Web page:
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“I had hit rock bottom”: How Linda Monique climbed up to where she is now
Linda Monique, founder of ALMO milk
Fri 31 January 2020 - 7:31 amEntrepreneur | Featured
Linda Monique is the founder of ALMO milk, which is a five year old almond milk business that has a huge global presence. After overcoming some huge personal and business obstacles, Linda has persevered in making her premium brand a success.
This has included overcoming the “logistics nightmare” of being an Australian grown company, completely changing her target market after a company swooped in on her idea and managing changing global regulations and labelling. To name just a few!
Linda almost abandoned her business idea to move back to a life in London when she was discouraged by the fact no-one wanted to manufacture her product.
She had previously had to leave London in just a matter of days to due an autoimmune disease leaving her very sick for a long period of time. However, there is always a silver lining and Linda used this time in hospital to reassess her future goals and a job that would suit her. Enter entrepreneurship!
Already fascinated by her story? As were we! So read her full interview below, where we get into the nitty gritty of launching ALMO to where it is now.
Is your background business at all? What were you doing before ALMO?
“So I did a double degree at the University of Melbourne, I majored in management and also arts. I did a really broad range of subjects… from psychology, through to history. But it was actually in my final year of University that I undertook a summer project which was consulting. And we went through a 3 month intensive of, let’s say, McKinsey style grooming – which was how to analyse businesses, companies and set them up for success.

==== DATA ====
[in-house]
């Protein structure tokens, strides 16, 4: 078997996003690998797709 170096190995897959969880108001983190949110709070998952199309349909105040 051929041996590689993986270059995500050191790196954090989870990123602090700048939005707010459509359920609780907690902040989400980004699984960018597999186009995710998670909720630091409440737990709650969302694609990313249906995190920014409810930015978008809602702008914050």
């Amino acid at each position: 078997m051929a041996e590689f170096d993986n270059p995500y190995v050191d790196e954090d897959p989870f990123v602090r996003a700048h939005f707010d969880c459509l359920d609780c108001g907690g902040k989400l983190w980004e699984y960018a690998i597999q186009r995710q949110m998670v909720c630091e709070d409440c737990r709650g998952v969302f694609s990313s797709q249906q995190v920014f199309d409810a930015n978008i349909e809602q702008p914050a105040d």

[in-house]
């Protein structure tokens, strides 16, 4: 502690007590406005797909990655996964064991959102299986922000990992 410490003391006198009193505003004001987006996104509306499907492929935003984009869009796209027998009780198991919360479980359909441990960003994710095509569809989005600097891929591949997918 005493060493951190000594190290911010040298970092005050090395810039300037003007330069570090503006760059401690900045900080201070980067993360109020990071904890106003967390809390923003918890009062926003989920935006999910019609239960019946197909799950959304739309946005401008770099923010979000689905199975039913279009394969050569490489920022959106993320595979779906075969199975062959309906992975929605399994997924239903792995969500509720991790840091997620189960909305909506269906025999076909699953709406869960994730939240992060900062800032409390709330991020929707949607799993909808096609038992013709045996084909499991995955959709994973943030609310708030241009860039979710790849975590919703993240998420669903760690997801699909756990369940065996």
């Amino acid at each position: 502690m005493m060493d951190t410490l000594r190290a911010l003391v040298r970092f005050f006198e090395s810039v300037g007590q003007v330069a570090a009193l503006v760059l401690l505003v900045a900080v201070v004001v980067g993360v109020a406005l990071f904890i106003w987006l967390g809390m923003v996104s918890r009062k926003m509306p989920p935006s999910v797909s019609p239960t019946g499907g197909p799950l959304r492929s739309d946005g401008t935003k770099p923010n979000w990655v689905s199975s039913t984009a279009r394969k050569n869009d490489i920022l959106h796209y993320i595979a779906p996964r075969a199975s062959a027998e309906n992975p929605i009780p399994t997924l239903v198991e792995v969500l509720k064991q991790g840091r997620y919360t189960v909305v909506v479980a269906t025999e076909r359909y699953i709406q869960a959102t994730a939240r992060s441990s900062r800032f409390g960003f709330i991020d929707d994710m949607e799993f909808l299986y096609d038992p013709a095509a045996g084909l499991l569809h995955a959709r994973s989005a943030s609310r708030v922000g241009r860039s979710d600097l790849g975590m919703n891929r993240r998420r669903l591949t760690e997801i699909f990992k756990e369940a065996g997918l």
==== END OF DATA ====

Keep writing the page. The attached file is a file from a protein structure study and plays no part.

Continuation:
“So I took that knowledge and also combined it with my love of design. Whilst at the University of Melbourne I actually did an exchange programme over to a business school in Milan which had design-centred thinking and design-centred subjects. Everything from industrial design, fashion design… aspect of any design you wanted!
“I thought ‘Is there such a thing as food design? Is that a thing?’ and I started exploring that area of how we eat, why we eat and what we eat – and why cafes are successful. The history, the origins, the designs. Dissecting all of them.”
That was just because that was your passion? Rather than thinking ‘there is an end goal for me here…’
You were just doing your own thing – something you enjoyed?
“Absolutely! And I think it’s important in your twenties to really focus on exploring your passions without any sort of financial agenda.
“So I funnily enough got invited back to that University and I was guest lecturing in food design… Then I was invited to exhibit at Milan design week and London design festival. All this time I was really playing with food and exploring cultural aspects, sustainability… etc.
“Also I have a passion for cooking, so combining both food and cooking and business without just being a chef in a kitchen (I was a private chef for a period of time!).
“I took off to London eventually and just found myself picking up any job that I could – I took anything so long as I could stay!
“I ended up working for high net worth individuals doing consulting and cooking on the side – and setting up my own business in food consultancy.”
What was the defining moment when you decided you wanted to found ALMO?
“It was quite interesting because I was leading a really great life in London and had everything set up and it all crumbled really quickly. I have an autoimmune disease so for over 10 years I was in and out of hospital and I sort of ignored that.